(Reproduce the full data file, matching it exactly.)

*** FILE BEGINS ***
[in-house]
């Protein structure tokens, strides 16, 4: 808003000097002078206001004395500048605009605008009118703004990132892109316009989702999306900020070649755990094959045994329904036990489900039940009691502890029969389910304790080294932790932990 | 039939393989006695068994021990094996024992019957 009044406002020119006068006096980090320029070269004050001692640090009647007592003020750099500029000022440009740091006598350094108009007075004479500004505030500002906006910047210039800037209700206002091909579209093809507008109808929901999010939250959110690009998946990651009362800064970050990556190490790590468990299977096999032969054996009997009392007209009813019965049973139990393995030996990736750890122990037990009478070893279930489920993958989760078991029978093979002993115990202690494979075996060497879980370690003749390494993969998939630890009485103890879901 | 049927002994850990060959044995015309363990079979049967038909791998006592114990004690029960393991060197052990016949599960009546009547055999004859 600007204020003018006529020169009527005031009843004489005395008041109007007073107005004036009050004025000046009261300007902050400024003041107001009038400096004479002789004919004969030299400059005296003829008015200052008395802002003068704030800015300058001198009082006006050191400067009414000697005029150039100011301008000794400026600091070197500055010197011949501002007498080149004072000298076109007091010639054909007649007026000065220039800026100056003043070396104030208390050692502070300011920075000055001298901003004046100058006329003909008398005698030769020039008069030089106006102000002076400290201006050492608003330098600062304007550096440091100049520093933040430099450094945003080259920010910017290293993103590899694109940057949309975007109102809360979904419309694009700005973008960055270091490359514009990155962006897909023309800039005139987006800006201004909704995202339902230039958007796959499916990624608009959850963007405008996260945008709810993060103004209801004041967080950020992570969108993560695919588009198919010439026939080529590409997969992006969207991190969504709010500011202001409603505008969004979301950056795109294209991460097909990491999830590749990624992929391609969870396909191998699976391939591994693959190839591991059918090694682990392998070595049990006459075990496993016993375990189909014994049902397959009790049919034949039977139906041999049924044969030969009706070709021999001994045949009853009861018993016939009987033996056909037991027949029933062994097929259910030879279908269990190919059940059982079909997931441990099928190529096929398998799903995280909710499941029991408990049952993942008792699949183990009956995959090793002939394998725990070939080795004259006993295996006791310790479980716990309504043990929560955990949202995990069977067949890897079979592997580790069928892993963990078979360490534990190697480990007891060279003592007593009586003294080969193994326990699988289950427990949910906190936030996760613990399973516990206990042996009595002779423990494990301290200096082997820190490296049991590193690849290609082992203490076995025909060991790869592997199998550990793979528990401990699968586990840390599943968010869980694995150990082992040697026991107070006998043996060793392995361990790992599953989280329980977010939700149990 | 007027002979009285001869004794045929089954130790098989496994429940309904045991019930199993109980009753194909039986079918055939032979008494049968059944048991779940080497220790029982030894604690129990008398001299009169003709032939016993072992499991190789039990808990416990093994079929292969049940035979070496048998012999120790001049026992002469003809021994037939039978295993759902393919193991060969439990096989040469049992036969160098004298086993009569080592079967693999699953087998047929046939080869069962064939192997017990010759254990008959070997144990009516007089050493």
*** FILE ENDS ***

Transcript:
[in-house]
């Protein structure tokens, strides 16, 4: 808003000097002078206001004395500048605009605008009118703004990132892109316009989702999306900020070649755990094959045994329904036990489900039940009691502890029969389910304790080294932790932990 | 039939393989006695068994021990094996024992019957 009044406002020119006068006096980090320029070269004050001692640090009647007592003020750099500029000022440009740091006598350094108009007075004479500004505030500002906006910047210039800037209700206002091909579209093809507008109808929901999010939250959110690009998946990651009362800064970050990556190490790590468990299977096999032969054996009997009392007209009813019965049973139990393995030996990736750890122990037990009478070893279930489920993958989760078991029978093979002993115990202690494979075996060497879980370690003749390494993969998939630890009485103890879901 | 049927002994850990060959044995015309363990079979049967038909791998006592114990004690029960393991060197052990016949599960009546009547055999004859 600007204020003018006529020169009527005031009843004489005395008041109007007073107005004036009050004025000046009261300007902050400024003041107001009038400096004479002789004919004969030299400059005296003829008015200052008395802002003068704030800015300058001198009082006006050191400067009414000697005029150039100011301008000794400026600091070197500055010197011949501002007498080149004072000298076109007091010639054909007649007026000065220039800026100056003043070396104030208390050692502070300011920075000055001298901003004046100058006329003909008398005698030769020039008069030089106006102000002076400290201006050492608003330098600062304007550096440091100049520093933040430099450094945003080259920010910017290293993103590899694109940057949309975007109102809360979904419309694009700005973008960055270091490359514009990155962006897909023309800039005139987006800006201004909704995202339902230039958007796959499916990624608009959850963007405008996260945008709810993060103004209801004041967080950020992570969108993560695919588009198919010439026939080529590409997969992006969207991190969504709010500011202001409603505008969004979301950056795109294209991460097909990491999830590749990624992929391609969870396909191998699976391939591994693959190839591991059918090694682990392998070595049990006459075990496993016993375990189909014994049902397959009790049919034949039977139906041999049924044969030969009706070709021999001994045949009853009861018993016939009987033996056909037991027949029933062994097929259910030879279908269990190919059940059982079909997931441990099928190529096929398998799903995280909710499941029991408990049952993942008792699949183990009956995959090793002939394998725990070939080795004259006993295996006791310790479980716990309504043990929560955990949202995990069977067949890897079979592997580790069928892993963990078979360490534990190697480990007891060279003592007593009586003294080969193994326990699988289950427990949910906190936030996760613990399973516990206990042996009595002779423990494990301290200096082997820190490296049991590193690849290609082992203490076995025909060991790869592997199998550990793979528990401990699968586990840390599943968010869980694995150990082992040697026991107070006998043996060793392995361990790992599953989280329980977010939700149990 | 007027002979009285001869004794045929089954130790098989496994429940309904045991019930199993109980009753194909039986079918055939032979008494049968059944048991779940080497220790029982030894604690129990008398001299009169003709032939016993072992499991190789039990808990416990093994079929292969049940035979070496048998012999120790001049026992002469003809021994037939039978295993759902393919193991060969439990096989040469049992036969160098004298086993009569080592079967693999699953087998047929046939080869069962064939192997017990010759254990008959070997144990009516007089050493």